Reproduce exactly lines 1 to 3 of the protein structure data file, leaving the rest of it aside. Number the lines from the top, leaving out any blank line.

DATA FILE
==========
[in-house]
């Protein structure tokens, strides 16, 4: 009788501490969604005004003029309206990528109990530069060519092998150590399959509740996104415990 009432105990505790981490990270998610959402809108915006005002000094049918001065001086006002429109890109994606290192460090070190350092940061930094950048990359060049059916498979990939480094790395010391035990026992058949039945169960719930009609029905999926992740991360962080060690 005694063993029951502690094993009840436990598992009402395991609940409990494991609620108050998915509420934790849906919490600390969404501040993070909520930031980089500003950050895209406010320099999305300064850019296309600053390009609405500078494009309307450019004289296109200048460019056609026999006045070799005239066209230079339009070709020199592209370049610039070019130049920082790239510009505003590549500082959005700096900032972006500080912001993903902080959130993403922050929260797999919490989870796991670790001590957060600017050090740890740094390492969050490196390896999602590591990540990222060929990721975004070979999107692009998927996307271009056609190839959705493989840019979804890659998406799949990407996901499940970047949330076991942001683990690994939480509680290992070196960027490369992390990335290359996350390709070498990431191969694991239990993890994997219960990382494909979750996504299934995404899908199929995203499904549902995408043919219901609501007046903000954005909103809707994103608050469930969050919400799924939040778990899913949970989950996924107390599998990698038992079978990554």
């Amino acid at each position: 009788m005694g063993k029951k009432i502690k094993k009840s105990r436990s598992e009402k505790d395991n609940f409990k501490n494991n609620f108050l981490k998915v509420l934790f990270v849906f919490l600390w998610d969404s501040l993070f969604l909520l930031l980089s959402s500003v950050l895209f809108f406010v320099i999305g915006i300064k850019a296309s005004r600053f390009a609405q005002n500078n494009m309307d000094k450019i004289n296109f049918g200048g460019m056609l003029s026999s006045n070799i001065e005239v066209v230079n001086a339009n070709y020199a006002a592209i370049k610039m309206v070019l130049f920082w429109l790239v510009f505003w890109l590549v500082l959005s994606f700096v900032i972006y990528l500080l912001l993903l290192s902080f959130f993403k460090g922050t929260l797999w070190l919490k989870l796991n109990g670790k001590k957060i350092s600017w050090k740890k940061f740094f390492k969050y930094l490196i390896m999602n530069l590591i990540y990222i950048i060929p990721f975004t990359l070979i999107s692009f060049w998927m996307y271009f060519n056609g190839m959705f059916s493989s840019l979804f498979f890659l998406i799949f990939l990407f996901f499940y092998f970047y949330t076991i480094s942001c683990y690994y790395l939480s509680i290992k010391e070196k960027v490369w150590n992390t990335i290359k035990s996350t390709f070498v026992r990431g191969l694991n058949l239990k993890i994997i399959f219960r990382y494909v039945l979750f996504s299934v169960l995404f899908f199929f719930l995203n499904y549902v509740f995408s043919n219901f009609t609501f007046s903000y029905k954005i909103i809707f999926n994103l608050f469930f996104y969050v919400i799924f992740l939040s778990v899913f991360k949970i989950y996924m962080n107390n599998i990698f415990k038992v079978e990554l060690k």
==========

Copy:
[in-house]
């Protein structure tokens, strides 16, 4: 009788501490969604005004003029309206990528109990530069060519092998150590399959509740996104415990 009432105990505790981490990270998610959402809108915006005002000094049918001065001086006002429109890109994606290192460090070190350092940061930094950048990359060049059916498979990939480094790395010391035990026992058949039945169960719930009609029905999926992740991360962080060690 005694063993029951502690094993009840436990598992009402395991609940409990494991609620108050998915509420934790849906919490600390969404501040993070909520930031980089500003950050895209406010320099999305300064850019296309600053390009609405500078494009309307450019004289296109200048460019056609026999006045070799005239066209230079339009070709020199592209370049610039070019130049920082790239510009505003590549500082959005700096900032972006500080912001993903902080959130993403922050929260797999919490989870796991670790001590957060600017050090740890740094390492969050490196390896999602590591990540990222060929990721975004070979999107692009998927996307271009056609190839959705493989840019979804890659998406799949990407996901499940970047949330076991942001683990690994939480509680290992070196960027490369992390990335290359996350390709070498990431191969694991239990993890994997219960990382494909979750996504299934995404899908199929995203499904549902995408043919219901609501007046903000954005909103809707994103608050469930969050919400799924939040778990899913949970989950996924107390599998990698038992079978990554």
């Amino acid at each position: 009788m005694g063993k029951k009432i502690k094993k009840s105990r436990s598992e009402k505790d395991n609940f409990k501490n494991n609620f108050l981490k998915v509420l934790f990270v849906f919490l600390w998610d969404s501040l993070f969604l909520l930031l980089s959402s500003v950050l895209f809108f406010v320099i999305g915006i300064k850019a296309s005004r600053f390009a609405q005002n500078n494009m309307d000094k450019i004289n296109f049918g200048g460019m056609l003029s026999s006045n070799i001065e005239v066209v230079n001086a339009n070709y020199a006002a592209i370049k610039m309206v070019l130049f920082w429109l790239v510009f505003w890109l590549v500082l959005s994606f700096v900032i972006y990528l500080l912001l993903l290192s902080f959130f993403k460090g922050t929260l797999w070190l919490k989870l796991n109990g670790k001590k957060i350092s600017w050090k740890k940061f740094f390492k969050y930094l490196i390896m999602n530069l590591i990540y990222i950048i060929p990721f975004t990359l070979i999107s692009f060049w998927m996307y271009f060519n056609g190839m959705f059916s493989s840019l979804f498979f890659l998406i799949f990939l990407f996901f499940y092998f970047y949330t076991i480094s942001c683990y690994y790395l939480s509680i290992k010391e070196k960027v490369w150590n992390t990335i290359k035990s996350t390709f070498v026992r990431g191969l694991n058949l239990k993890i994997i399959f219960r990382y494909v039945l979750f996504s299934v169960l995404f899908f199929f719930l995203n499904y549902v509740f995408s043919n219901f009609t609501f007046s903000y029905k954005i909103i809707f999926n994103l608050f469930f996104y969050v919400i799924f992740l939040s778990v899913f991360k949970i989950y996924m962080n107390n599998i990698f415990k038992v079978e990554l060690k």